34. Three-time A.L. MVP : A-ROD
Baseball player Alex Rodriguez, nicknamed “A-Rod”, broke a lot of records in his career, albeit under a shroud of controversy due to his use of illegal performance-enhancing drugs. When he signed a 10-year contract with the Texas Rangers for $252 million in 2000, it was the most lucrative contract in sports history. In 2007, Rodriguez signed an even more lucrative 10-year contract with the New York Yankees, worth $275 million. Rodriguez retired in 2016.
38. Smart comment? : IT HURTS! (giving “It”)
“It” is a 1986 horror novel penned by Stephen King. The novel was adapted into a 1990 miniseries of the same name.
42. Baja she-bear : OSA
Baja California is both the most northern and the most western of the Mexican states. The name translates from Spanish as “Lower California”.
45. Solar wind particle : ION
The Sun’s upper atmosphere continually ejects a stream of the charged particles that have such high energy that they can escape the Sun’s gravity. This supersonic plasma consisting of mainly electrons, protons and alpha particles is referred to as the solar wind. The solar wind extends as far as the outer limits of our solar system, and is responsible for phenomena such as the Earth’s northern and southern lights, the geomagnetic storms that affect radio reception, and the plasma tails of comets.
46. Song of worship : PSALM
The Greek word “psalmoi” originally meant “songs sung to a harp”, and gave us the word “psalms”. In the Jewish and Western Christian traditions, the Book of Psalms contains 150 individual psalms, divided into five sections.
52. Semipermeable biological barrier : CELL MEMBRANE (giving “Cell”)
“Cell” is a 2006 novel by the master of horror Stephen King about people being turned into zombie-like killers when they hear a mysterious signal over their cell phones.
55. Big glitch : SNAFU
SNAFU is an acronym standing for Situation Normal: All Fouled Up (well, that’s the “polite” version!). As one might perhaps imagine, the term developed in the US Army, during WWII.
57. 2000s Chevy : AVEO
The Chevrolet Aveo is a subcompact automobile that has been around since 2002. The Aveo is manufactured by GM Daewoo, the GM subsidiary in South Korea. Although the Aveo name is still used in some markets, here in North America the Aveo has been sold as the Chevrolet Sonic since 2012. By the way, GM Daewoo is the third largest manufacturer of automobiles in South Korea, after Hyundai and Kia.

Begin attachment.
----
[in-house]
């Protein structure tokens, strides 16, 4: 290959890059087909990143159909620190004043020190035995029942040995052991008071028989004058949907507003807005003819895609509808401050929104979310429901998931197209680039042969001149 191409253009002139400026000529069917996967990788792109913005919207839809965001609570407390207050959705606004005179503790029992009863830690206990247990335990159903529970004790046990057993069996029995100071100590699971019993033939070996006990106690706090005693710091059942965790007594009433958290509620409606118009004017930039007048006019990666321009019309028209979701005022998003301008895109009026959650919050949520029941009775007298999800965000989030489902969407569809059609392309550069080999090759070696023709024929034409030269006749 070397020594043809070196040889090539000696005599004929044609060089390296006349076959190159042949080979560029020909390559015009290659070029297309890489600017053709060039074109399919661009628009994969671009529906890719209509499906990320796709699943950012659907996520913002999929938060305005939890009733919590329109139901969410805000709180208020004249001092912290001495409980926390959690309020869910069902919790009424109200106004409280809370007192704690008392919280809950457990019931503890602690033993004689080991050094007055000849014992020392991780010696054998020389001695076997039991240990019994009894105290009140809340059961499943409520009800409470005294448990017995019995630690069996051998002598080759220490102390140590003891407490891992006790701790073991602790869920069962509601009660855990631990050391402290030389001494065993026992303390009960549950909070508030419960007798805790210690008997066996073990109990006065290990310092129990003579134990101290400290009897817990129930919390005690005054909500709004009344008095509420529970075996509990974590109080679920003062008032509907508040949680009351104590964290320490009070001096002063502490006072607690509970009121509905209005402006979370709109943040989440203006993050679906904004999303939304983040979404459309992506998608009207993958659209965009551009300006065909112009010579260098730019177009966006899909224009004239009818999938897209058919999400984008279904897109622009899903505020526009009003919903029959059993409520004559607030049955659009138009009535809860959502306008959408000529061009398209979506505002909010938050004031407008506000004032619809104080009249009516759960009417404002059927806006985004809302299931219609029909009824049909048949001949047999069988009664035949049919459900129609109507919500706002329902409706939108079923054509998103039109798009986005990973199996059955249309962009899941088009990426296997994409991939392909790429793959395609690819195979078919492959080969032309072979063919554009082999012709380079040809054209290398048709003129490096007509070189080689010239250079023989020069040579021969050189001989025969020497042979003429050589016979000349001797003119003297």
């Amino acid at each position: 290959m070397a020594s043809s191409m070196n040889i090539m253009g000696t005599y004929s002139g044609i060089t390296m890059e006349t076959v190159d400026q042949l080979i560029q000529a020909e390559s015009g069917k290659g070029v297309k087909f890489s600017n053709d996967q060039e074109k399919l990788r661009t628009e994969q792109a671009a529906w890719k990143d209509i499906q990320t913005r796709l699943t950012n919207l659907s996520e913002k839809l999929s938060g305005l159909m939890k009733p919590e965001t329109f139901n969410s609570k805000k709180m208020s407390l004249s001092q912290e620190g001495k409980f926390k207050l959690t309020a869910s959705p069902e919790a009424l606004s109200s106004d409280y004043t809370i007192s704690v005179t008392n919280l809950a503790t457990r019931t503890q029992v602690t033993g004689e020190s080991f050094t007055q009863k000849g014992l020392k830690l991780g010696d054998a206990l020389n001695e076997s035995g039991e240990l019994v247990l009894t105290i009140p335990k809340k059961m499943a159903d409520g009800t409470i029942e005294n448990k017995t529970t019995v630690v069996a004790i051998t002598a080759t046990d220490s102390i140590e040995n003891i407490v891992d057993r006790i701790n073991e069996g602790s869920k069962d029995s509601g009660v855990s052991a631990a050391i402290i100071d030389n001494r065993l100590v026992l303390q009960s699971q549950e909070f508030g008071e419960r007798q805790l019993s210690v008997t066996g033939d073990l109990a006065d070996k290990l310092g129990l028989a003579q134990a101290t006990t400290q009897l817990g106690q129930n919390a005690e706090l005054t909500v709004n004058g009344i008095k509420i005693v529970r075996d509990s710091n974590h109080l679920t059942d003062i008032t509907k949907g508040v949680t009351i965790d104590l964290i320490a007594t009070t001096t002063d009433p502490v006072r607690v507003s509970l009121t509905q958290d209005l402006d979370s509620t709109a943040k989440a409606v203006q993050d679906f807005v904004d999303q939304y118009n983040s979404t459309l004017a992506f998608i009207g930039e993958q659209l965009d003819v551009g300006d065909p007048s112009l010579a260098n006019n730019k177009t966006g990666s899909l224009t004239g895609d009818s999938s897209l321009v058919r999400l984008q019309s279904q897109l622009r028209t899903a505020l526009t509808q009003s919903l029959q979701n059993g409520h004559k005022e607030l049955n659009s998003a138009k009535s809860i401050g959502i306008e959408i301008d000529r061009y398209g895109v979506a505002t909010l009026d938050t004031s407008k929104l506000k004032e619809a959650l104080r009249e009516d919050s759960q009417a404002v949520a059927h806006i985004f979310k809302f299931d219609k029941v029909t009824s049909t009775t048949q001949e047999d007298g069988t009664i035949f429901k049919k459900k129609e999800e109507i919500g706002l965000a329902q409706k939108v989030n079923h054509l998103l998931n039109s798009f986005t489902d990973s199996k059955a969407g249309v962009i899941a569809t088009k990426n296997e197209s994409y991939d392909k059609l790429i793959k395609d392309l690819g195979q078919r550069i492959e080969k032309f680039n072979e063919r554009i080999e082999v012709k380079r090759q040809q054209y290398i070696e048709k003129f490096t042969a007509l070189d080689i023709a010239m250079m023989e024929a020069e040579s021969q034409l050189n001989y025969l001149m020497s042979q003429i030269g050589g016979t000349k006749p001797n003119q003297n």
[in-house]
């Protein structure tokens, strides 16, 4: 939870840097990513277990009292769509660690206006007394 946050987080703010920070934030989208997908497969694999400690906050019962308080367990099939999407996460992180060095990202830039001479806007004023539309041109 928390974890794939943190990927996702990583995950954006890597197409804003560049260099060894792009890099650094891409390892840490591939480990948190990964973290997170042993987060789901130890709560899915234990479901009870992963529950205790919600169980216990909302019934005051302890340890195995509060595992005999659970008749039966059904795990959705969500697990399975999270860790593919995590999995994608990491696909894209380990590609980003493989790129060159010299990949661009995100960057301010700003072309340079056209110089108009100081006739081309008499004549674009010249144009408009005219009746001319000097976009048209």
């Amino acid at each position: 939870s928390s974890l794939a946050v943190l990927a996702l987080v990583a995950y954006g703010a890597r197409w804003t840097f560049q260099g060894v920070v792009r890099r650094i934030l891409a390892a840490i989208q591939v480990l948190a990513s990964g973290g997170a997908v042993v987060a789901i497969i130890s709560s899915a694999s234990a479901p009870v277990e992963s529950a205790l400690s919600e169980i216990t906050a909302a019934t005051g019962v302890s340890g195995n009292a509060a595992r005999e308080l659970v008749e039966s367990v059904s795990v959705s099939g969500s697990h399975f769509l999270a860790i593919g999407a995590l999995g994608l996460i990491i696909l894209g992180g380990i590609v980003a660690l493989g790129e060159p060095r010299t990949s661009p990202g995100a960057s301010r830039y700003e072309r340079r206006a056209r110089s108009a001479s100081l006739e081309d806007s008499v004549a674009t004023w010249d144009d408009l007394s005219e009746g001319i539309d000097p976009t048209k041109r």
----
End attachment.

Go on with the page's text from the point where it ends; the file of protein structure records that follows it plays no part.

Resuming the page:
62. Author born 9/21/1947 who penned the starts of 17-, 24-, 38- and 52-Across : STEPHEN KING
Stephen King is a remarkably successful author having sold over 350 million copies of his books, many of which have been made into hit movies. I’ve tried reading two or three, and didn’t get too far. I really don’t do horror …
66. Biblical craft : ARK
The term “ark”, when used with reference to Noah, is a translation of the Hebrew word “tebah”. The word “tebah” is also used in the Bible for the basket in which Moses was placed by his mother when she floated him down the Nile. It seems that the word “tebah” doesn’t mean “boat” and nor does it mean “basket”. Rather, a more appropriate translation is “life-preserver” or “life-saver”. So, Noah’s ark was Noah’s life-preserver during the flood.
68. “Mad About You” co-star : REISER
The comedian and actor Paul Reiser is best known for co-starring alongside Helen Hunt in the nineties sitcom “Mad About You”. Reiser also co-wrote the show’s theme song, “The Final Frontier”.
“Mad About You” is a sitcom from the nineties that stars Paul Reiser and Helen Hunt as a couple living in New York City. Reiser and Hunt did well out of the success of the show, each earning one million dollars per episode for the last season.
71. Drumroll drum : SNARE
Snare drums are so called because they have a set of wire strands (snares) stretching across the bottom surface of the drum. When the drum is struck, the snares vibrate against the bottom drumhead producing a unique sound.
5. Always, in sonnets : E’ER
A sonnet is a 14-line poem with a specific structure and rhyming scheme. A popular rhyming scheme for what is known as the Italian sonnet is ABBA, ABBA, CDECDE. Compare this with the Shakespearean sonnet which rhymes as ABAB, CDCD, EFEF, GG.
6. Denomination of most Iraqi Kurds : SUNNI
The Islamic sects of Sunni and Shia Muslims differ in the belief of who should have taken over leadership of the Muslim faithful after the death of the Prophet Muhammad. Followers of the Sunni tradition agree with the decision that the Prophet Muhammad’s confidante Abu Bakr was the right choice to become the first Caliph of the Islamic nation. Followers of the Shia tradition believe that leadership should have stayed within the Prophet Muhammad’s own family, and favoured the Prophet’s son-in-law Ali.
Most of the Kurdish people live in a region known as Kurdistan, which stretches into parts of Iran, Syria, Turkey as well as northern Iraq.
11. One-named “All I Ask” singer : ADELE